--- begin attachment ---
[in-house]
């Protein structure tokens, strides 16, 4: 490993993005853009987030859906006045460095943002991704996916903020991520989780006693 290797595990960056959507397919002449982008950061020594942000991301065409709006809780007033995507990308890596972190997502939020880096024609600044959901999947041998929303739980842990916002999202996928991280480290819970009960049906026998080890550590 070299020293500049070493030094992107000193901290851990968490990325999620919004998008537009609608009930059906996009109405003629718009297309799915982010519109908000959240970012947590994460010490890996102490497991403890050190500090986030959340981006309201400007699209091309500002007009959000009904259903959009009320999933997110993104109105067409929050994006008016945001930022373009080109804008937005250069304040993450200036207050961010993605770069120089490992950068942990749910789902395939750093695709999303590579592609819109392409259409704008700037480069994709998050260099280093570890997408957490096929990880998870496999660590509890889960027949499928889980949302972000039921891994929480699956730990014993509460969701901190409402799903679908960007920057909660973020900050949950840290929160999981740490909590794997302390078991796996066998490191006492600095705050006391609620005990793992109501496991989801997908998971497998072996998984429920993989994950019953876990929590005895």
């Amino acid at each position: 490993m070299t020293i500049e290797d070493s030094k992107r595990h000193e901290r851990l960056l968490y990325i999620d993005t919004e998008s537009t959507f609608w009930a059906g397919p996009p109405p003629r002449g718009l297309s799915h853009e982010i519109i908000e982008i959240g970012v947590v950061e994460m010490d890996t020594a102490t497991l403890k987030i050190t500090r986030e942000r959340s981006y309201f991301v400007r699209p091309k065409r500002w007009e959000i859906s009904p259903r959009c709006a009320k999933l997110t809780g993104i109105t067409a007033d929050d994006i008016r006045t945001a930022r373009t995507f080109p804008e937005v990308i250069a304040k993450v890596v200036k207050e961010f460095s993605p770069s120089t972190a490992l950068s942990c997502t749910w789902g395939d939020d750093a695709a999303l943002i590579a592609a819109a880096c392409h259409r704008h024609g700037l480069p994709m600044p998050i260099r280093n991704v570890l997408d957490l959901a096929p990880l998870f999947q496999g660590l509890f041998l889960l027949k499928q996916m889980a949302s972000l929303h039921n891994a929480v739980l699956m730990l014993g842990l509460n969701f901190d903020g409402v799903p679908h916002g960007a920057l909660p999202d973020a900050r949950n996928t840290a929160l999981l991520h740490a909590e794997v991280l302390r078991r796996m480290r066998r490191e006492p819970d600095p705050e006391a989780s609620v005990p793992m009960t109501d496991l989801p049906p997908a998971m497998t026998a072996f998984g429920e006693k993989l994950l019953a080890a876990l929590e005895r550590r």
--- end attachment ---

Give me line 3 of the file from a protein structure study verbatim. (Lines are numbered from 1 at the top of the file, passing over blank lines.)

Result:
């Amino acid at each position: 490993m070299t020293i500049e290797d070493s030094k992107r595990h000193e901290r851990l960056l968490y990325i999620d993005t919004e998008s537009t959507f609608w009930a059906g397919p996009p109405p003629r002449g718009l297309s799915h853009e982010i519109i908000e982008i959240g970012v947590v950061e994460m010490d890996t020594a102490t497991l403890k987030i050190t500090r986030e942000r959340s981006y309201f991301v400007r699209p091309k065409r500002w007009e959000i859906s009904p259903r959009c709006a009320k999933l997110t809780g993104i109105t067409a007033d929050d994006i008016r006045t945001a930022r373009t995507f080109p804008e937005v990308i250069a304040k993450v890596v200036k207050e961010f460095s993605p770069s120089t972190a490992l950068s942990c997502t749910w789902g395939d939020d750093a695709a999303l943002i590579a592609a819109a880096c392409h259409r704008h024609g700037l480069p994709m600044p998050i260099r280093n991704v570890l997408d957490l959901a096929p990880l998870f999947q496999g660590l509890f041998l889960l027949k499928q996916m889980a949302s972000l929303h039921n891994a929480v739980l699956m730990l014993g842990l509460n969701f901190d903020g409402v799903p679908h916002g960007a920057l909660p999202d973020a900050r949950n996928t840290a929160l999981l991520h740490a909590e794997v991280l302390r078991r796996m480290r066998r490191e006492p819970d600095p705050e006391a989780s609620v005990p793992m009960t109501d496991l989801p049906p997908a998971m497998t026998a072996f998984g429920e006693k993989l994950l019953a080890a876990l929590e005895r550590r």